When it comes to public spending on early child development, the US has trailed most other developed nations for decades. But a new report (pdf) from the Organization for Economic Cooperation and Development (OECD) puts this discrepancy into stark relief: The US government spends just 0.3% of its GDP on child care and early childhood education, compared to the OECD member nation average of 0.7%.
The highest-spending places, Nordic countries like Iceland, Sweden, and Norway, put nearly 2% of their public spending toward early childhood services.
Spending in the US translates to $3,600 per child per year, versus the international average of $5,200. With families shouldering most of the burden, child care in America is a major expense for households that need it, costing anywhere from $5,400 to $24,000 annually, depending on the state.
Decades of studies on federal and state-level pre-K programs in the US have yielded mixed results about their effects over the span of a child’s life. But most have found that high-quality pre-K programs correlate with later academic success, and make it more likely that a child will graduate from high school. The benefits are especially pronounced for low-income children (pdf) who otherwise wouldn’t attend preschool.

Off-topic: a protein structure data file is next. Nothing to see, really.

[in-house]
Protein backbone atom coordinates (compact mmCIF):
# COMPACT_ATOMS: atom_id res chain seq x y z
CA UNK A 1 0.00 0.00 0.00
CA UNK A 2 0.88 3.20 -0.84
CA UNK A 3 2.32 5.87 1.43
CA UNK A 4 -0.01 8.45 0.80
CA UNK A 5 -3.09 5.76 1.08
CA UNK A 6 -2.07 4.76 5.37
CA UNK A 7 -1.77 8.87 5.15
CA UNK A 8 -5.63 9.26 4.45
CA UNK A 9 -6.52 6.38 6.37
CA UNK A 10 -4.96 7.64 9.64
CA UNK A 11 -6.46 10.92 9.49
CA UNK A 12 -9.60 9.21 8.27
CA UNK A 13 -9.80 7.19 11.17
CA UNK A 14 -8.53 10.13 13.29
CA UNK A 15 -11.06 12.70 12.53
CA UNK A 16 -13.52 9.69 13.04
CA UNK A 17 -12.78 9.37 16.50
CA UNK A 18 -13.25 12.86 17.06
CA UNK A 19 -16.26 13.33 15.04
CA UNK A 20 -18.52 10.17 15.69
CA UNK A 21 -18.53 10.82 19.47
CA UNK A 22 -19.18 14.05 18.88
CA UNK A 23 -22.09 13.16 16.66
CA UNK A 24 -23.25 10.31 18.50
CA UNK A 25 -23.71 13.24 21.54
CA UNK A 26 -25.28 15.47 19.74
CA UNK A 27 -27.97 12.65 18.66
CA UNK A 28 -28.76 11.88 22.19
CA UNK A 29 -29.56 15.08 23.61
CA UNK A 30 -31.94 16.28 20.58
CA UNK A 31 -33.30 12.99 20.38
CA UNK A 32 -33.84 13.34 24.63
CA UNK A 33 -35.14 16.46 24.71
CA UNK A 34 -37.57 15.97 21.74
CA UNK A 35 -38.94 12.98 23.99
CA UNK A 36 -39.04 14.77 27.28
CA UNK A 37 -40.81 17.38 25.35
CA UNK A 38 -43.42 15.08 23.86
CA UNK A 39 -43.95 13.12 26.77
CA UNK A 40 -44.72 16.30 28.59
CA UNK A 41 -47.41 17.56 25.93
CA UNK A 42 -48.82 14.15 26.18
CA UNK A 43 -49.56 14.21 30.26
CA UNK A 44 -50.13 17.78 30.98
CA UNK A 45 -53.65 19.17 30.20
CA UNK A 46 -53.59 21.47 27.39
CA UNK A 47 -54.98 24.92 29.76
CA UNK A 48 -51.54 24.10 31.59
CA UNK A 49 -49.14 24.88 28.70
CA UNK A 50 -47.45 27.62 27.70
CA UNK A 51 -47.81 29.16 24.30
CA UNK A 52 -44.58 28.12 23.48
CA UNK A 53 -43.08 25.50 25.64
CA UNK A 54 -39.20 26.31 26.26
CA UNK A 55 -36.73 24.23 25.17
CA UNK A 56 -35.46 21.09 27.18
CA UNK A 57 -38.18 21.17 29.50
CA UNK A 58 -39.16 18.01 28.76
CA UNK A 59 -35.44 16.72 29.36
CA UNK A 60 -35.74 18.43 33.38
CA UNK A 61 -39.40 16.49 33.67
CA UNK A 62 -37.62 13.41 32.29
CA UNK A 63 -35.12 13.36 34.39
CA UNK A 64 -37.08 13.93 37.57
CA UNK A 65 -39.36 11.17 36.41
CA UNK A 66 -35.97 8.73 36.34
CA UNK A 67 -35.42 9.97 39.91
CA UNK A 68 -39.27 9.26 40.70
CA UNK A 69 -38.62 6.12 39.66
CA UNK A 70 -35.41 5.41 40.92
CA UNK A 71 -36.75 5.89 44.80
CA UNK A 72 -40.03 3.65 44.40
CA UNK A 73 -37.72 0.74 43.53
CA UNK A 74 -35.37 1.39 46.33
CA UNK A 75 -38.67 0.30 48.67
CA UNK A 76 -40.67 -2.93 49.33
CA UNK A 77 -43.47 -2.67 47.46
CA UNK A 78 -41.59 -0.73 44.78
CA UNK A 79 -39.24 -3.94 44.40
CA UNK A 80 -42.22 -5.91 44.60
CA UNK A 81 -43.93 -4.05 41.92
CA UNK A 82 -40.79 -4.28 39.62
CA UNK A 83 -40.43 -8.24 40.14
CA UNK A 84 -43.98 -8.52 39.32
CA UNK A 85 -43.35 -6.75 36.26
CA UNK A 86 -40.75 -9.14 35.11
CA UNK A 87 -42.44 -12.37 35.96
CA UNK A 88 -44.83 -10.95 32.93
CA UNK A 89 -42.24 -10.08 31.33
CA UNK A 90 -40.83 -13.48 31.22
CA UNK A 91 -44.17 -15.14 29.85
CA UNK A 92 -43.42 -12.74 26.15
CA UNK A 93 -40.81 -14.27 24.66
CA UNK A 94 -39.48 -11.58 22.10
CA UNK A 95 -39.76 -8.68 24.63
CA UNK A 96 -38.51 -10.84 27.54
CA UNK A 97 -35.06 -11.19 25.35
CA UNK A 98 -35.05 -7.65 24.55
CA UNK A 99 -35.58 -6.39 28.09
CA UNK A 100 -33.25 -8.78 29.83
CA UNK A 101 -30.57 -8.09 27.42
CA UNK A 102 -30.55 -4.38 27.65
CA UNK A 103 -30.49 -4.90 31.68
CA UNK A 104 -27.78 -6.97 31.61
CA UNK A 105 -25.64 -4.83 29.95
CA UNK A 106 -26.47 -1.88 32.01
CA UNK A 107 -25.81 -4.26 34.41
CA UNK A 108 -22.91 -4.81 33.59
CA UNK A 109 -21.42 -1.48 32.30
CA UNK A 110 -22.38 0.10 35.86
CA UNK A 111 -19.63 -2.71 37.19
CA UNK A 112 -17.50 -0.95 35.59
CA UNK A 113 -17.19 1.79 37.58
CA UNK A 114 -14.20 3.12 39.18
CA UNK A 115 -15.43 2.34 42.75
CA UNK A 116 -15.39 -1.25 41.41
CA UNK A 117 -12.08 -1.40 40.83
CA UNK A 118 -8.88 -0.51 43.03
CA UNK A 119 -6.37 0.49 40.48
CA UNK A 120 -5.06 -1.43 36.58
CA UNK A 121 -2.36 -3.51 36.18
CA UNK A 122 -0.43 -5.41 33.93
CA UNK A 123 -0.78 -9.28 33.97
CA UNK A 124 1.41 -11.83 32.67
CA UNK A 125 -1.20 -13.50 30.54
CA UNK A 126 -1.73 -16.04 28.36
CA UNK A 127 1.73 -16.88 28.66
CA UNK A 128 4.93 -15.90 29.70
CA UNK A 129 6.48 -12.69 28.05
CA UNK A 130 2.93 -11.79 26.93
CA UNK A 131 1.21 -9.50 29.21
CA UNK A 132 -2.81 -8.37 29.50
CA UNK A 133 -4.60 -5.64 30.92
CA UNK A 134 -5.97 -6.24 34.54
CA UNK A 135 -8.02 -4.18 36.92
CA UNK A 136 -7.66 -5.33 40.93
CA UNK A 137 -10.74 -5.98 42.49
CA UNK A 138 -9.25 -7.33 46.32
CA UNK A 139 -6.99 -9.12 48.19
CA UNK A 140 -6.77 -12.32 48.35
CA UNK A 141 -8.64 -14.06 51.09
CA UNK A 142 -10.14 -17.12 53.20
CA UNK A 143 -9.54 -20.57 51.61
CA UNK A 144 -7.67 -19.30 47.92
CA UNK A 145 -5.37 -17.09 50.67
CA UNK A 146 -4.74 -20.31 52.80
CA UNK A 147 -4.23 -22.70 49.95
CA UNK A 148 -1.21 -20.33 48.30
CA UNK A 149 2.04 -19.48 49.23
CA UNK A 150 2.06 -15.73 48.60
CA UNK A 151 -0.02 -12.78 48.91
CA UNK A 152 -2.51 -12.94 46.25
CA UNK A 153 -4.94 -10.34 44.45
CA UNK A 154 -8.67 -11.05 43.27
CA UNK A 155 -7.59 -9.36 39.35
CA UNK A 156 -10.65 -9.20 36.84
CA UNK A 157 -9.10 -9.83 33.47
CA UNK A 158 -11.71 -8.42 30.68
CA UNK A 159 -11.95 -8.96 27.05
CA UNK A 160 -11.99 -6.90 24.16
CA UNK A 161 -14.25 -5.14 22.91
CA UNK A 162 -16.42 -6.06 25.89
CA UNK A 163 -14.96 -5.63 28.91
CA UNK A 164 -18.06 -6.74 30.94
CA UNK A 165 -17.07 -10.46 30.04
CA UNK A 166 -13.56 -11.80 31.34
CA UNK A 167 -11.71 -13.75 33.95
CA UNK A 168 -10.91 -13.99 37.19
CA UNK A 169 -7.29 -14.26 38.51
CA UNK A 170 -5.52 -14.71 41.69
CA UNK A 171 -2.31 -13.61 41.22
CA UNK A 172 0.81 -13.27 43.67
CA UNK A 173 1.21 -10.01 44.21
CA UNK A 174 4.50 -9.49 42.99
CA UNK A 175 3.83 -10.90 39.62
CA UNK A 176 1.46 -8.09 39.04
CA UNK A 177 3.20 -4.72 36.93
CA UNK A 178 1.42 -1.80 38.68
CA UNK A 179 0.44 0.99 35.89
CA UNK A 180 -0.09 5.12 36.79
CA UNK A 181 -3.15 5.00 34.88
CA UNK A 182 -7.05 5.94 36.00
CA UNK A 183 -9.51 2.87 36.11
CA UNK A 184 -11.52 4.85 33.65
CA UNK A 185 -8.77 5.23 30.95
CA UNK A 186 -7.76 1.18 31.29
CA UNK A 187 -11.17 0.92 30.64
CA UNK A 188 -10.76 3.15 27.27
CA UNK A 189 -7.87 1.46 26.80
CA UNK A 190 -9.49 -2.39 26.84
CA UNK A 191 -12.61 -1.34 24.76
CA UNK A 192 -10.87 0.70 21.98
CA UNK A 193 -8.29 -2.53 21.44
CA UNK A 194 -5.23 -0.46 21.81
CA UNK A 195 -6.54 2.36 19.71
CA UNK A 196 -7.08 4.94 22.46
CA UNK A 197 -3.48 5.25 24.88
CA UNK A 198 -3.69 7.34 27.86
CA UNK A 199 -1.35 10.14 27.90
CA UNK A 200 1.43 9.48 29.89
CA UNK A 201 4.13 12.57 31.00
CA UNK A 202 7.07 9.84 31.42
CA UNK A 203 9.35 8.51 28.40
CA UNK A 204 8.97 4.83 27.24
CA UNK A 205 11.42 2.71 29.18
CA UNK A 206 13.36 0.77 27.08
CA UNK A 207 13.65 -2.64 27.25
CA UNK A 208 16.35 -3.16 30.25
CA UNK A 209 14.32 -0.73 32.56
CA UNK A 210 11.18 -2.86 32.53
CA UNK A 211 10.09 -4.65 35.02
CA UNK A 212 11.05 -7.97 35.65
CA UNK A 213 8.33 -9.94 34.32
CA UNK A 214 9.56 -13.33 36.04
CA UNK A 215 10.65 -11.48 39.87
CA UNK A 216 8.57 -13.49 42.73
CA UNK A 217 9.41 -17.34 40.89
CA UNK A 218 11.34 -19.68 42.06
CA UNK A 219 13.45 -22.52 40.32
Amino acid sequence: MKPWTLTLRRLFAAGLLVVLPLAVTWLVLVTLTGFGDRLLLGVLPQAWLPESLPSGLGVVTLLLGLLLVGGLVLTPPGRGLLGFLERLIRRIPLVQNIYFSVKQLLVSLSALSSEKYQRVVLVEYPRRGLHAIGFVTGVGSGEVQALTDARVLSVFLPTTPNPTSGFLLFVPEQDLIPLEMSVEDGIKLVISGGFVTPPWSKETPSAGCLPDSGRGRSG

States and cities have created programs to offer child care and pre-K for mostly low-income families. Now, the Biden administration is trying to make investments on a national scale that haven’t been seen in the US before. But the results have been mixed at best.
The American Rescue Plan of 2021 included $39 billion in emergency funding for child care support for essential workers. It also expanded the Child Tax Credit, providing six months of cash payments, no strings attached, to qualifying families with children. The Build Back Better plan, Biden’s signature social infrastructure and climate bill, included some $400 billion in new spending to provide universal pre-K for three and four-year-olds, as well as funding to make child care more affordable so that working families spend no more than 7% of their income on child care. But the bill failed in the Senate in December, and there is no expected date to vote on a new version of the bill. Meanwhile, the emergency child care funding and Child Tax Credit payments were both temporary measures that have now run out.